Former Sen. Bill Bankhead Taking Charge at Juvenile Justice New Job, New Challenges Governor Takes Notice as New Secretary Digs In
Pendleton, Randolph, The Florida Times Union
TALLAHASSEE -- At 5 a.m. every Monday, Bill Bankhead climbs into his Toyota Camry at his Ponte Vedra Beach home, pops a book-on-tape into his tape deck and sets out for the state capital.
Every Friday, sometime after 7 p.m., he heads back.
Since Gov. Jeb Bush named him secretary of the Juvenile Justice Department in January, Bankhead has been getting to know Interstate 10 even better than he did in his 20 years as a state legislator.
"I've listened to a lot of books," he allows.
Bankhead, 58, was one of the Legislature's experts on juvenile and social service issues during his long tenure.
When he took his new job, his family remained behind to allow his 17-year-old daughter Brooke, to finish her senior year at Allen D. Nease High School in northern St. Johns County. When she graduates, Bankhead said, they will re-evaluate whether to stay in Ponte Vedra Beach.
His efforts to bring more accountability to the department have attracted the attention of Bush, who singled him out recently in talking about how state agencies are trying to do a better job of evaluating programs and eliminating those that do not work.
Bankhead, who worked in the real estate division of CSX for 30 years before he was appointed to his present job, acknowledges he had never managed anything nearly as big as the 6,000-employee department he now heads.
But he said his experience with the railroad gave him a knowledge of business principles that he has applied to the management of his department.
"I wasn't totally ill-prepared," Bankhead said.
While he is reorganizing the department's management structure and implementing changes in operations, Bankhead contended that changing attitudes is just as important.
To this end, he daily sends to all department managers a list of "secrets to success" from Investor's Business Daily.
While some of these may seem unsurprising, for example "Be persistent and work hard," Bankhead said they serve a purpose.
"For some," he said, "those are innovative concepts."
One of the first of Bankhead's priorities after taking office was to get a better handle on how the department's service providers were performing.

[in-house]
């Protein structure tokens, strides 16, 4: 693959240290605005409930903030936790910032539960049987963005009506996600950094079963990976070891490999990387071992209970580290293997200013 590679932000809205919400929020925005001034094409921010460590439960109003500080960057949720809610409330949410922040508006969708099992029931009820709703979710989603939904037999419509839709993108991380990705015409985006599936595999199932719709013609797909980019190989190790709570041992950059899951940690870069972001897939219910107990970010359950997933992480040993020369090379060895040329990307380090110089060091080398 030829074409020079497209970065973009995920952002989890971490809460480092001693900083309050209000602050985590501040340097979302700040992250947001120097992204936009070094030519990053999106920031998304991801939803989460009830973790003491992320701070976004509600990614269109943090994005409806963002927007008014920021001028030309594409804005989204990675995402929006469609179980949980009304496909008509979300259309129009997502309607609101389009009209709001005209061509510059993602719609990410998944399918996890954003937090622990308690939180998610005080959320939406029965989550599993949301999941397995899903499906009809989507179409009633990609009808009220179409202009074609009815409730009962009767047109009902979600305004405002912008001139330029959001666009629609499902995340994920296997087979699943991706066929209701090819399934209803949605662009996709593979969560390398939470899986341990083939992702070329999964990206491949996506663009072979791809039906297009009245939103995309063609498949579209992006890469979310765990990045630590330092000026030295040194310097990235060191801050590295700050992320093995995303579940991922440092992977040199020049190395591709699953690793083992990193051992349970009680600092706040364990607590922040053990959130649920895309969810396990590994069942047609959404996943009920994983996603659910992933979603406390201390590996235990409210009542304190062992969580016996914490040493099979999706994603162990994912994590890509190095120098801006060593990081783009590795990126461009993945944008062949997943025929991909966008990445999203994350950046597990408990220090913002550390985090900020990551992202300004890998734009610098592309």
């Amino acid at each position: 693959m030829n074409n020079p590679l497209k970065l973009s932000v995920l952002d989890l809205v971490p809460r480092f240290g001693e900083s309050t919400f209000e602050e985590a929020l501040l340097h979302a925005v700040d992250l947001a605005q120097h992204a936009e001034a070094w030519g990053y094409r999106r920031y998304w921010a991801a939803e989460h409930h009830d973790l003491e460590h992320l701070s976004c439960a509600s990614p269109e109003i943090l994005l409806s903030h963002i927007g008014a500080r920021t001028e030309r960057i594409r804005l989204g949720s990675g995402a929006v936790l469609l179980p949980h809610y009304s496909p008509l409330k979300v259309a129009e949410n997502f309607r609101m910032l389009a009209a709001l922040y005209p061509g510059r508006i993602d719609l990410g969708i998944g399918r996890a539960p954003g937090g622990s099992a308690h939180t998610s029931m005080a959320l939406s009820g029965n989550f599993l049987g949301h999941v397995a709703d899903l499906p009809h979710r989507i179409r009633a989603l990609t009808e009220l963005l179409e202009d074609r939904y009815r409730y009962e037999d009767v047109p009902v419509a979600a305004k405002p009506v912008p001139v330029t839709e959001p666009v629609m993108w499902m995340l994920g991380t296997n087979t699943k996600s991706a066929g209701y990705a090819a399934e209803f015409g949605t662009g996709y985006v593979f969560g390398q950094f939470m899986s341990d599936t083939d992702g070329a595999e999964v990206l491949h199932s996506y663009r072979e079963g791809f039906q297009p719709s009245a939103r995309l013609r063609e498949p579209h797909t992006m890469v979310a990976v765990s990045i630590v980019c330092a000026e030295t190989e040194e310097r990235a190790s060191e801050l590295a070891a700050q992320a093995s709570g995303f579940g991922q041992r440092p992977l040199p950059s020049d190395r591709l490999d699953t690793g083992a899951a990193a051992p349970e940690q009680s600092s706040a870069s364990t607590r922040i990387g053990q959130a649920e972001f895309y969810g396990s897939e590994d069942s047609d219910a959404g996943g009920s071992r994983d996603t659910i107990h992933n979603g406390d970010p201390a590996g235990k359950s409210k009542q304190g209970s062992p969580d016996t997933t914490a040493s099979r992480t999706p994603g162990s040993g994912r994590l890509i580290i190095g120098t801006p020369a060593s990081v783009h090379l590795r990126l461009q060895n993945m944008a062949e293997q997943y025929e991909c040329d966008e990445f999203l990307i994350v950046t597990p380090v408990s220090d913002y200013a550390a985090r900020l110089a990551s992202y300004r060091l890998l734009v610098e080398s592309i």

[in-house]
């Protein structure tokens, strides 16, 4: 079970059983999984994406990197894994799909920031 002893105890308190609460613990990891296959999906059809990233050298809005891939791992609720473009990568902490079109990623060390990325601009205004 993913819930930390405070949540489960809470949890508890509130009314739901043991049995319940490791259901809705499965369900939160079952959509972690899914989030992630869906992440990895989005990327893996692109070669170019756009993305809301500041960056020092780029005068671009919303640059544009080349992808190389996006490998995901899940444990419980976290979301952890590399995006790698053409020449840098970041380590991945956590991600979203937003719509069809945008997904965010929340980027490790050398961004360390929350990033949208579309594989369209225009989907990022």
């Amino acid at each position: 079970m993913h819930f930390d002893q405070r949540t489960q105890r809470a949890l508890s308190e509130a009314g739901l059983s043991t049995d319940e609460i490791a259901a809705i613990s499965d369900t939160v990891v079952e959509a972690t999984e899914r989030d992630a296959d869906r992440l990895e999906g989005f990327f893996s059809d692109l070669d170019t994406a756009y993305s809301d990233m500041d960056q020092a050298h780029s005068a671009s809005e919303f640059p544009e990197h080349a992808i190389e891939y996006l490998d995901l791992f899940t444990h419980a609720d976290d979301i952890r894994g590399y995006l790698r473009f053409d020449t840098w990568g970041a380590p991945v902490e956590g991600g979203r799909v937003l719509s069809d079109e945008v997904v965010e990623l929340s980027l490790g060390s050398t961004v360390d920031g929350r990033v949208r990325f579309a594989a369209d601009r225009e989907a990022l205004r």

Bankhead said in the past, firms that got contracts or grants from the department were allowed to spend the money with little attention to whether they actually accomplished their objectives.
He has assigned 15 new staff members, one for each of the department's districts, to monitor performance.
"We want to make a more critical analysis of the programs we pay for," he said.
When problems developed with a private firm operating a detention facility in Pahokee, Bankhead canceled its contract rather than waiting for it to expire and hired a new operator.
The new contract, Bankhead said, has a system of incentives and penalties to encourage the provider to meet the requirements for education, food service, bookkeeping and level of incidents of abuse.
For every child that earns a high school diploma or its equivalent, the provider will get a $500 bonus.
Every escape will cost the company $2,500 and each failure to report an incident involving injury to a child will cost $1,000.
Bankhead is taking a new approach to budgeting, too, cutting back on the programs that legislators procured for their districts in the past and have become a continuing part of the budget.
He identified $9.1 million worth of those projects in the department's budget and has removed them all.
But realizing that many of them may be justified, he has set aside $6 million in his upcoming budget for competitive grants for those or similar projects.
Another $3 million in programs that the department itself initiated, but which lack a statewide focus, will also be eliminated.
TOO EARLY TO TELL
Children's advocates like Jack Levine, president of the Center for Florida's Children, say it is too early to say what impact Bankhead will have on juvenile justice in the state. …